Updates on the Food Pharmacy at HealthRIGHT360
Each week, our NHC-SF AmeriCorps members will blog about their 2019-2020 year of service. NHC members will gain invaluable experience while supporting the health care safety net by serving at host sites such as community health centers and Department of Public Health sites to provide health education and care to vulnerable and underserved SF residents.
While patients mainly associate Food Pharmacy with the fresh produce they receive each week, the nutrition education section comprises another important component. Last week, I started working on that aspect of Food Pharmacy because the dietetic intern who normally does it finished his rotation here at HealthRight 360 and moved on to his next rotation. I currently alternate with another intern to create the educational material for Food Pharmacy. I covered the topic of sugar last week since Food Pharmacy coincided with Halloween. Mariana, the dietitian, and the AmeriCorps members dressed up that day to add some festivity. A decent number of people at the clinic dressed up for the costume contest held earlier that afternoon.
Since last Thursday was Halloween, I compiled a list of different chocolates and candies and had patients guess which ones had more sugar. Among Red Vines, Starbursts, and Sour Patch, Sour Patch has the most sugar, but many patients thought it was Red Vines or Starbursts. This was tricky because one may not think something has a lot of sugar when it tastes sour, but in fact, it is coated with sugar. I created a handout with different ideas for candy alternatives, such as strawberries drizzled with chocolate, frozen grapes, and homemade chocolate peanut butter cups. I made another handout distinguishing different types of sugar, including white sugar, honey, and molasses. The point is, sugar is still sugar at the end of the day, and they will all impact our blood sugar in a similar way. Some have slightly more nutrients than others, but the difference is quite minute, and it is not recommended to try to get the bulk of our nutrients from sugar. Besides, people aren’t devouring bags of sugar at a time, so it mainly comes down to personal preference.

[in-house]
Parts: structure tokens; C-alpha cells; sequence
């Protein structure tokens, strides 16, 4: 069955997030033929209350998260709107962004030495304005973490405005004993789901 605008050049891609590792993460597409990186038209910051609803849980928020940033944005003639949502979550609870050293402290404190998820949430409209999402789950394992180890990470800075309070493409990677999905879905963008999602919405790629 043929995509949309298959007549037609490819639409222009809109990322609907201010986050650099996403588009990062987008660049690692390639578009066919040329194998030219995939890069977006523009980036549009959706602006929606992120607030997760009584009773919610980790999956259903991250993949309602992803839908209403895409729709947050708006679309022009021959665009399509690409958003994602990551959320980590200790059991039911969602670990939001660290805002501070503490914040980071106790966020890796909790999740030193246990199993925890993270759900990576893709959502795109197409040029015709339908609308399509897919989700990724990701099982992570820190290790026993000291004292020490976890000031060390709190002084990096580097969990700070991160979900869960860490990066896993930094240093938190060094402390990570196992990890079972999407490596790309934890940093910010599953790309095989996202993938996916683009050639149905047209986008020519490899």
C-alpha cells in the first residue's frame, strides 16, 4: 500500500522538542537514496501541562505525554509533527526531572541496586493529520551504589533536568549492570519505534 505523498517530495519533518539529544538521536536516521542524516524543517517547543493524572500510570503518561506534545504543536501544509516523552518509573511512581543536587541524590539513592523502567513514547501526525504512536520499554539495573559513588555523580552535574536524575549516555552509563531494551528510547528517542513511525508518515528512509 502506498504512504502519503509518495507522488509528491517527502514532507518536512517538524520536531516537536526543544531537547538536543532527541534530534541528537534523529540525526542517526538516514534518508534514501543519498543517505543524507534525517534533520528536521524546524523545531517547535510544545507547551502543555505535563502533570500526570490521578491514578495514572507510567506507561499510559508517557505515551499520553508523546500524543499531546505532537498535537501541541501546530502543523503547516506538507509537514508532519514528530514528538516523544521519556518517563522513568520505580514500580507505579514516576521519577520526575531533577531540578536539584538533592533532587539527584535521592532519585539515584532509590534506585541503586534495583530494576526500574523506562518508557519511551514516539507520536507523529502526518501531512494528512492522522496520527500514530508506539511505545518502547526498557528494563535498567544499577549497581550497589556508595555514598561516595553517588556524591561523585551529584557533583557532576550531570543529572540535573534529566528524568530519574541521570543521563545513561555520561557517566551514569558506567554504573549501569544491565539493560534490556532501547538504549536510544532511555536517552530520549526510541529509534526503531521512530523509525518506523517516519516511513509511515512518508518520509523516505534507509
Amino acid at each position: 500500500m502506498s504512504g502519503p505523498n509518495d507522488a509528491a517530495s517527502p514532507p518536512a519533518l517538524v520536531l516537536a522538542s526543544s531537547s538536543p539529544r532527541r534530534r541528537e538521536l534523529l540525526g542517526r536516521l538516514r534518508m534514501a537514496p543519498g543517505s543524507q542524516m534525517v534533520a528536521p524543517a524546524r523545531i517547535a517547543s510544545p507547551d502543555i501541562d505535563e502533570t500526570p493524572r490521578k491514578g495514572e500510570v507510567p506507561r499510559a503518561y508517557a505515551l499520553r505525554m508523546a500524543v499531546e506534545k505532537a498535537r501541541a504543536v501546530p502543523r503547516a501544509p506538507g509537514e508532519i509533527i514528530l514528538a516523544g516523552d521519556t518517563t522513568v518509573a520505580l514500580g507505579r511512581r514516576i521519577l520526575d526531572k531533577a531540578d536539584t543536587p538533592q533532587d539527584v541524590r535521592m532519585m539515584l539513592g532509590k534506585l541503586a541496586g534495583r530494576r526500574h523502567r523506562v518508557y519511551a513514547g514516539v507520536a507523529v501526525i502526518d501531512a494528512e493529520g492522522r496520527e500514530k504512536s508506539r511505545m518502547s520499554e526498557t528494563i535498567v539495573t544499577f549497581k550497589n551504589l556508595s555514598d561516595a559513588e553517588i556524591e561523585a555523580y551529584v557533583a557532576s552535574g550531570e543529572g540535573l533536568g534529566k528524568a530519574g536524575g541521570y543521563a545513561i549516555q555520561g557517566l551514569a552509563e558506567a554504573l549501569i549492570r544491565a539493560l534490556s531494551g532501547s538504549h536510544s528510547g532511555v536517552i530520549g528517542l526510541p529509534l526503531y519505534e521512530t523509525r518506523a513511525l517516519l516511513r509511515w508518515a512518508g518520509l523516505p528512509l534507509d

Before I took over the nutrition education section, I mainly helped with food distribution, so each conversation with patients only lasted a few seconds to about a minute. Conversations mainly consisted of “How are you?” and “Would you like some potatoes?” While I still enjoyed being able to interact with a multitude of patients, it would’ve been nice to have slightly longer conversations. With nutrition education, it’s flipped. I tend to have longer conversations with fewer patients, since it often involves explanations, and patients are more willing to carry a conversation when they aren’t trying to bag their groceries and move on to the next produce item. Some patients are more talkative than others, so I’m still trying to find that balance where I am able to reach a good number of patients while still having meaningful conversations. A few patients, unfortunately, could not participate in the activity because they only speak Spanish, which makes me wish I were fluent in more languages. Overall, it has been a positive and rewarding experience, and I am looking forward to the next time I am in charge of the nutrition education section.